Looking for studies/authoritative sounding cites saying that free weight exercise is better for people in their older years than machine training.
Here's the back story - I just got appointed to the fitness committee for my building. Our fitness center isn't bad in some ways (good selection of cardio options, you can pretty much do whatever you want, not crowded) and it's got a decent selection of weight machines for those who like those sorts of things. .
But it's woefully lacking as far as free weights training. We've got an ancient row of assorted dumbbells - up to 20 lbs, a couple of pairs of higher weights, an ez curl bar and weights that fit that, an olympic bar and weights for that. But no squat rack, platform or indeed any designated place to lift (which is kind of a problem because the floor is some sort of hard tile - which makes the possibility of missing a lift a little more exciting).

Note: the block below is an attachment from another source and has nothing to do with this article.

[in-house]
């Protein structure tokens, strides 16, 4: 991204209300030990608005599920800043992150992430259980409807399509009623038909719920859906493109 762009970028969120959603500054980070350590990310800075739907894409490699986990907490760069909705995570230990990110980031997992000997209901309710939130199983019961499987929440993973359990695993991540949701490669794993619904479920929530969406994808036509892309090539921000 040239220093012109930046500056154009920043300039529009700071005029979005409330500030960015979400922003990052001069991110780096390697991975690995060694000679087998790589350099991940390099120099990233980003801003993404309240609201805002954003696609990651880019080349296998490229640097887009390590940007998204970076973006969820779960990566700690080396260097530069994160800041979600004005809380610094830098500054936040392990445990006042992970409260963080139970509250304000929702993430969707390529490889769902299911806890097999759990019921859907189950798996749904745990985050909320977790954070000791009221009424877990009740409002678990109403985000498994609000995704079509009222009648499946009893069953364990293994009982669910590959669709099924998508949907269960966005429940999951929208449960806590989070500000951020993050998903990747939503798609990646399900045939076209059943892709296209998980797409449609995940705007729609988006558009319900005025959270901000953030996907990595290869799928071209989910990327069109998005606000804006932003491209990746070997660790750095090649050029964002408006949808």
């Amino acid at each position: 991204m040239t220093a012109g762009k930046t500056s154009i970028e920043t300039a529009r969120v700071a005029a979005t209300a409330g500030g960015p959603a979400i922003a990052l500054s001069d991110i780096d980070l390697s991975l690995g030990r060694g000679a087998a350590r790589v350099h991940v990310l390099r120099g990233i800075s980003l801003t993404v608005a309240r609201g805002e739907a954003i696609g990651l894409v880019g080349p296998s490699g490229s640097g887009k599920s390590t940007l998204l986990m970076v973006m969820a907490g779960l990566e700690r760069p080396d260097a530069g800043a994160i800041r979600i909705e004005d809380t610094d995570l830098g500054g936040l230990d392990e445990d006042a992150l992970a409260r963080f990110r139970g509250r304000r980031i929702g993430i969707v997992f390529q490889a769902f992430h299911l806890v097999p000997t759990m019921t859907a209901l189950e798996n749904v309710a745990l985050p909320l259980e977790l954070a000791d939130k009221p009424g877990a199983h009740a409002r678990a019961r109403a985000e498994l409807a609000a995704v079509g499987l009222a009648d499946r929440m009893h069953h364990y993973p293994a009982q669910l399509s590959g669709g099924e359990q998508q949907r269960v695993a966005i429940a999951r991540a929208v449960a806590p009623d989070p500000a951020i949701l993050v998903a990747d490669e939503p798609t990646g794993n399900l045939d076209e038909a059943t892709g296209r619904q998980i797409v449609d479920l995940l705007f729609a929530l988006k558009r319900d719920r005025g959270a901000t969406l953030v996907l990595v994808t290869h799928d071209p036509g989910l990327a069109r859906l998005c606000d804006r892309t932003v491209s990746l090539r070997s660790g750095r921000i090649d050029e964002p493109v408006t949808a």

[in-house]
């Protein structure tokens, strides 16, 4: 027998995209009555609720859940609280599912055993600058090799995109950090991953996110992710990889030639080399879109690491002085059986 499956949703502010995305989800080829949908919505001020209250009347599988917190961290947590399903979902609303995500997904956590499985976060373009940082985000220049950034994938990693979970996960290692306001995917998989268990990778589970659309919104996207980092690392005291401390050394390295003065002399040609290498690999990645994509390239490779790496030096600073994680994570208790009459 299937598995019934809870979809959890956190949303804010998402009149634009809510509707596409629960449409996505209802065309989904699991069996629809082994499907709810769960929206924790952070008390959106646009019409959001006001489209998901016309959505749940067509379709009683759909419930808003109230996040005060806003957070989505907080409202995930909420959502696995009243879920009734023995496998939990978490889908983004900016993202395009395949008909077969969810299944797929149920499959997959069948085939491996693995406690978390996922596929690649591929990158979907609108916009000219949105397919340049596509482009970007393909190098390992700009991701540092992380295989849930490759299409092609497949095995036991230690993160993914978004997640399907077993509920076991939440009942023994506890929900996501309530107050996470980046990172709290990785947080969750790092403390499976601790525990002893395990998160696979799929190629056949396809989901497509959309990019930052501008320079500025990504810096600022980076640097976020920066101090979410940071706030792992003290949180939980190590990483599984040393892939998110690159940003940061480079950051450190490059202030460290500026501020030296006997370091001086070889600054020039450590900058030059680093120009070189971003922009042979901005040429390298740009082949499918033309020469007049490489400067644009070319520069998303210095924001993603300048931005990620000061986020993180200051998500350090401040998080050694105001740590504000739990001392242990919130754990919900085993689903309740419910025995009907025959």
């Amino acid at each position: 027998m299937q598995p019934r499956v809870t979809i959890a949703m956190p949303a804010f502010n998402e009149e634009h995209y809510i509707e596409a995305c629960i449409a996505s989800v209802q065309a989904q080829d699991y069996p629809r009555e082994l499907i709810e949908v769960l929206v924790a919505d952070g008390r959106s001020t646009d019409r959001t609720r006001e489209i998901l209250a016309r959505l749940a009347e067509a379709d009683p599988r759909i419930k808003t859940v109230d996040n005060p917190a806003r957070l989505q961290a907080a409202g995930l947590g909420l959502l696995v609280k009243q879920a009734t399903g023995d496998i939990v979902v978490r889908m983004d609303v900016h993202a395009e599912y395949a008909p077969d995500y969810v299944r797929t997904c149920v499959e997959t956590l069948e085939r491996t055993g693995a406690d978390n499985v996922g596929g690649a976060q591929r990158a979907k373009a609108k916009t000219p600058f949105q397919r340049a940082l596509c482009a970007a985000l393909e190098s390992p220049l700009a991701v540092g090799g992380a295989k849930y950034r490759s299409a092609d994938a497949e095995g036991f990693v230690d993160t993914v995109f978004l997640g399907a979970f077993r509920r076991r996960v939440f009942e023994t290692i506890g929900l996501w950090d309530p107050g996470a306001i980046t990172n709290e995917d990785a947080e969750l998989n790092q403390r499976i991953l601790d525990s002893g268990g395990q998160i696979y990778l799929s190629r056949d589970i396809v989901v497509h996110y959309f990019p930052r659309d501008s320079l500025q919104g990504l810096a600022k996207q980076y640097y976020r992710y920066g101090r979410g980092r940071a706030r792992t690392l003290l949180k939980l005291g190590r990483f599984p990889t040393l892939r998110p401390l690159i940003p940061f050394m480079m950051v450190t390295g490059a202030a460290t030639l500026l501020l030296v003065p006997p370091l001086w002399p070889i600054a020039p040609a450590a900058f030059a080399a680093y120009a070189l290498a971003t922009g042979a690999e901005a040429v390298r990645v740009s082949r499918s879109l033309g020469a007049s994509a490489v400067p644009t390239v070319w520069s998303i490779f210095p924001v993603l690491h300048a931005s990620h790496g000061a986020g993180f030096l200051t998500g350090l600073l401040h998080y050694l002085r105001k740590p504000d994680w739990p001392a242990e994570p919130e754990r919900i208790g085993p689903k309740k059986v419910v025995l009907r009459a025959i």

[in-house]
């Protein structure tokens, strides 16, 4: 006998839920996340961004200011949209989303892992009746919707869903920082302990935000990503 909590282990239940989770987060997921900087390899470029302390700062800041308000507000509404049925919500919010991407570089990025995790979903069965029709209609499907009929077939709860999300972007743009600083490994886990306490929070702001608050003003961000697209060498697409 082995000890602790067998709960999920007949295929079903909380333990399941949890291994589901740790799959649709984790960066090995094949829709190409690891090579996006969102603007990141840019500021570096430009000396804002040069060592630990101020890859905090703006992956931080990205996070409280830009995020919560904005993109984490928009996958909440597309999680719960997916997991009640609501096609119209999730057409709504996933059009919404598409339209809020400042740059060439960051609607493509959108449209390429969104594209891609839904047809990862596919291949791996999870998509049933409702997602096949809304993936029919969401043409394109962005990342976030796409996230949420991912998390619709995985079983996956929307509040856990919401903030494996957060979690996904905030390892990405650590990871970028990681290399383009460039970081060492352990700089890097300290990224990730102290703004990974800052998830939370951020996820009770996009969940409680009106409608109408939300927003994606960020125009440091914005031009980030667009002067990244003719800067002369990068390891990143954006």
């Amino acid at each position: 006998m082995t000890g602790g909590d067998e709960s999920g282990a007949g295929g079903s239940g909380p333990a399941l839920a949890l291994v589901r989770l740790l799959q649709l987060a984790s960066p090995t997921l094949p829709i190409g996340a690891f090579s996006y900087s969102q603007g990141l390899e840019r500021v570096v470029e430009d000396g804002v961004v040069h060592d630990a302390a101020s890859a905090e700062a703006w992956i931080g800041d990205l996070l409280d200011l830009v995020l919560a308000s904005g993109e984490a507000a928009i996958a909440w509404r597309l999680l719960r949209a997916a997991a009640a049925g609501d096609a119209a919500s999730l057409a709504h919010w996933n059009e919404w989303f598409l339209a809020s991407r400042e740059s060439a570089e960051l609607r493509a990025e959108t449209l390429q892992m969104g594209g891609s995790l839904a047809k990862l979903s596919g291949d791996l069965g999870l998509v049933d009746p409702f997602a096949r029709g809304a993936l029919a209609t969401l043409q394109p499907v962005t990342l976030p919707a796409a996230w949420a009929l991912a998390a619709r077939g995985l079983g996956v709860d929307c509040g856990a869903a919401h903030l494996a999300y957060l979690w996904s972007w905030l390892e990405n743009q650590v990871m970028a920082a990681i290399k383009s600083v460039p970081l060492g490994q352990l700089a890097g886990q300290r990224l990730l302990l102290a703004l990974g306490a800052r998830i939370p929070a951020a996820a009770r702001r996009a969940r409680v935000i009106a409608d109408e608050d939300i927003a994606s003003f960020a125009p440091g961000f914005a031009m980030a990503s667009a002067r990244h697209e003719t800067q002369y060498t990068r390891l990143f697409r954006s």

We also don't have any place to do pullups or dips. I know that last year the committee had $10,000 allocated for improvements which never got used, and I'm hoping to lobby for making some upgrades this year.
Oh, and the reason I'm posting this in over 35 is because a very high percentage of our members are seniors, so any suggestions I make should come with the explanation "and the reason this is important for our senior members is because. . . "
Truthfully, I want to see improvments in these areas to make the gym more conducive to my workouts. But, really they could do that by setting up a lifting platform in an unused corner and turning off the damn View in the mornings. But I also really do believe that many of the people who workout in my gym could benefit enormously by adding real strength training to their workout (and not those stupid tricep kickbacks w/ the 3lb weights). That's the message I'd like to take to the rest of the committee.
So, can anyone help me put together a persuasive argument so they don't just take the money and buy a bowflex??